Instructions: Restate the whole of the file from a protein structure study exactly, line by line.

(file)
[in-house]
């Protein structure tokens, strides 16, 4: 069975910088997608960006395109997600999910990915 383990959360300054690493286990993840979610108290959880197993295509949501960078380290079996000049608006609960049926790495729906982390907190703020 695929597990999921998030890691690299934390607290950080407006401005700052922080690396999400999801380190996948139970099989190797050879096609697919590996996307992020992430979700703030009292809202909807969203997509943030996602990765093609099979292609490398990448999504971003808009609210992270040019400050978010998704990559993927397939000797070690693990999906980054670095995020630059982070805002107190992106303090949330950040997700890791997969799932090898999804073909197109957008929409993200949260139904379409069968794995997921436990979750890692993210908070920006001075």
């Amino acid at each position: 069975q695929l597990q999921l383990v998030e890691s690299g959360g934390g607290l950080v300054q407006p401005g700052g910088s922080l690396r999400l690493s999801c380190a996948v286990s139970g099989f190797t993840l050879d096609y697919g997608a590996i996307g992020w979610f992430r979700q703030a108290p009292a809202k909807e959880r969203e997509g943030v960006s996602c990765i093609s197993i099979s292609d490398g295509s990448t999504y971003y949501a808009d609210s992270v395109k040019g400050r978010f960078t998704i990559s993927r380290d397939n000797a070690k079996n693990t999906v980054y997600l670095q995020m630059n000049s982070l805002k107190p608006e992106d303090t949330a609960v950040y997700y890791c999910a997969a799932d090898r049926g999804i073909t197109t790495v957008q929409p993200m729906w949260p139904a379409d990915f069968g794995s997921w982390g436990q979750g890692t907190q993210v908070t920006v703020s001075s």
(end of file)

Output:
[in-house]
């Protein structure tokens, strides 16, 4: 069975910088997608960006395109997600999910990915 383990959360300054690493286990993840979610108290959880197993295509949501960078380290079996000049608006609960049926790495729906982390907190703020 695929597990999921998030890691690299934390607290950080407006401005700052922080690396999400999801380190996948139970099989190797050879096609697919590996996307992020992430979700703030009292809202909807969203997509943030996602990765093609099979292609490398990448999504971003808009609210992270040019400050978010998704990559993927397939000797070690693990999906980054670095995020630059982070805002107190992106303090949330950040997700890791997969799932090898999804073909197109957008929409993200949260139904379409069968794995997921436990979750890692993210908070920006001075």
């Amino acid at each position: 069975q695929l597990q999921l383990v998030e890691s690299g959360g934390g607290l950080v300054q407006p401005g700052g910088s922080l690396r999400l690493s999801c380190a996948v286990s139970g099989f190797t993840l050879d096609y697919g997608a590996i996307g992020w979610f992430r979700q703030a108290p009292a809202k909807e959880r969203e997509g943030v960006s996602c990765i093609s197993i099979s292609d490398g295509s990448t999504y971003y949501a808009d609210s992270v395109k040019g400050r978010f960078t998704i990559s993927r380290d397939n000797a070690k079996n693990t999906v980054y997600l670095q995020m630059n000049s982070l805002k107190p608006e992106d303090t949330a609960v950040y997700y890791c999910a997969a799932d090898r049926g999804i073909t197109t790495v957008q929409p993200m729906w949260p139904a379409d990915f069968g794995s997921w982390g436990q979750g890692t907190q993210v908070t920006v703020s001075s």